Relative apical sparing of longitudinal systolic strain (LSsys) with preserved LSsys at apical and significantly reduced LSsys at mid/basal segments is a typical echocardiographic feature in AL amyloidosis patients with cardiac involvement. The present study aims to evaluate the change of this typical feature over time by serial echocardiography and its impact on outcome in AL amyloidosis patients with cardiac involvement. Echocardiography was performed in 24 consecutive patients with biopsy-proven AL amyloidosis (mean age 64 ± 9 years; 50% male) at baseline and during a median of 257 (quartiles 103-651) days follow-up. Global and segmental LSsys were assessed by two-dimensional speckle-tracking-imaging in septal and lateral segments of the left ventricle (LV) from the apical 4-chamber view. Sixteen (67%) patients died during a median follow-up of 487 days (quartiles 223-872). LV global and segmental LSsys remained unchanged over time in survivors (all P > 0.05), while LV global, septal-apical and lateral-apical LSsys significantly decreased in non-survivors. A decrease in lateral-apical LSsys > 3.0% independently predicted a fivefold increased all-cause mortality risk after adjustment for age, gender, NYHA class, and treatment strategies. Further, baseline serum NT-proBNP, serum albumin decrease during follow-up, baseline septal apical-to-basal LSsys ratio and lateral-apical LSsys decrease during follow-up remained independently predictive of increased all-cause mortality risk. Serial monitoring of serological and echocardiographic parameters is valuable to predict outcome in AL amyloidosis patients with cardiac involvement. The best follow-up parameter to predict risk for imminent death is a decrease of longitudinal systolic strain at the lateral apical segment.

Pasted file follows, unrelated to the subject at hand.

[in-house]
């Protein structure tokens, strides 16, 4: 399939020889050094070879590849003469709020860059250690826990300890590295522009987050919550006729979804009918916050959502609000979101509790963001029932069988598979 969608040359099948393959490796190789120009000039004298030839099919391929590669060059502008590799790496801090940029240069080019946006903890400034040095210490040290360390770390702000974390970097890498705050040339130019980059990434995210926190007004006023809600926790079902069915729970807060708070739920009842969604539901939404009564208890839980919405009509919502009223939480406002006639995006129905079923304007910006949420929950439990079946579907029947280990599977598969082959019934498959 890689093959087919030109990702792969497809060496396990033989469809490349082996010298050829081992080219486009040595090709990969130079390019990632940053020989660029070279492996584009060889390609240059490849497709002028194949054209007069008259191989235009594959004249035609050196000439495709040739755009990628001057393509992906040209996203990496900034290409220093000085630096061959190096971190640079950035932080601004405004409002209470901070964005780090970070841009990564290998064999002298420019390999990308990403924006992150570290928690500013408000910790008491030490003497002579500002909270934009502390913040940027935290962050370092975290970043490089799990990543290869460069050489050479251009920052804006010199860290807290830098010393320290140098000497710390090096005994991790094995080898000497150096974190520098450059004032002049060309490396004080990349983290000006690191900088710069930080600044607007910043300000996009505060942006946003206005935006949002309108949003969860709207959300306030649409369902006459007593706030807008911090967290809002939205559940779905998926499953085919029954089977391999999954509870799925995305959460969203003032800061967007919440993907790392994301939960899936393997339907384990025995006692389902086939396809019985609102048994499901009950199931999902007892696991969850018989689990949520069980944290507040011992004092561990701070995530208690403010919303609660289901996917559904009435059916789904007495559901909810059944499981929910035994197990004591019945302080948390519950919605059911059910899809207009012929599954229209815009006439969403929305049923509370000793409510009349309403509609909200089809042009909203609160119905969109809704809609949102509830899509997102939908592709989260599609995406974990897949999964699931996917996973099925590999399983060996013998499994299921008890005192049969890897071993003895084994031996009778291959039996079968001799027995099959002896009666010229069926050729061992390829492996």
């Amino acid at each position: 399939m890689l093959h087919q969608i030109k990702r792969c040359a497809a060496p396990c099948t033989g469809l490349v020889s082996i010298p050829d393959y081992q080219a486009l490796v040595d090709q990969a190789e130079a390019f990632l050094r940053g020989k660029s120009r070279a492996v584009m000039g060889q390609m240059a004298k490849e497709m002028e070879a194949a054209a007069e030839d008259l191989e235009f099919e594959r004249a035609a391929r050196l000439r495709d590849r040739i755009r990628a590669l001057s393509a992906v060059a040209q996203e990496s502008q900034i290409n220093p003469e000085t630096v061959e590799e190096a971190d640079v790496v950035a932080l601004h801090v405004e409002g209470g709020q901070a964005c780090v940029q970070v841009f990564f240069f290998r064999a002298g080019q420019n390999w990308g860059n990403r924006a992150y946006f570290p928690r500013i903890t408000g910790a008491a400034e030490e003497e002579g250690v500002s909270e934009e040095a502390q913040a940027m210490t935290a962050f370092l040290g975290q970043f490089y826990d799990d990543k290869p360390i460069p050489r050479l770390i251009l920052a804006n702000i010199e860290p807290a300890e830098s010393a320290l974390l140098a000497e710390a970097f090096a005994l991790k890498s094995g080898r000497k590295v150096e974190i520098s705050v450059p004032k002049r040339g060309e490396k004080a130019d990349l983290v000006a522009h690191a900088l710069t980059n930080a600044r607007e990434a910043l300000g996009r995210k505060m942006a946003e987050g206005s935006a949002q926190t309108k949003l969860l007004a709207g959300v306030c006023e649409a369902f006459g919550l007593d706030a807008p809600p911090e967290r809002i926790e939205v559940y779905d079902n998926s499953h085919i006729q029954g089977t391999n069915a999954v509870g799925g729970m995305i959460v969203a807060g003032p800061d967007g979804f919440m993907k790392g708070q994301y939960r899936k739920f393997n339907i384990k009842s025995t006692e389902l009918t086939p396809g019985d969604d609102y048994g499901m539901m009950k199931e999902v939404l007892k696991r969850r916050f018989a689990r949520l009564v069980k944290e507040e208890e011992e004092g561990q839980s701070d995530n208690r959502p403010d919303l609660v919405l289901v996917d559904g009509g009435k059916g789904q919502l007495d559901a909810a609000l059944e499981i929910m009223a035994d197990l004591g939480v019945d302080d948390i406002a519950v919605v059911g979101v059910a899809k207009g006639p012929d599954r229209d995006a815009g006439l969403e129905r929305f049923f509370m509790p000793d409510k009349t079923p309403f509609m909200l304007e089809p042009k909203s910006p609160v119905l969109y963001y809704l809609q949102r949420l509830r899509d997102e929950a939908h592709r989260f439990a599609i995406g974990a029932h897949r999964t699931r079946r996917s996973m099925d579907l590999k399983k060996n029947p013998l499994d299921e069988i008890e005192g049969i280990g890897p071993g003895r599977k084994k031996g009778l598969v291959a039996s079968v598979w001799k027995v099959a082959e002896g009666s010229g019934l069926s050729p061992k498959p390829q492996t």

Keywords: Left ventricular strain; Prognosis; Speckle tracking; Systemic amyloidosis.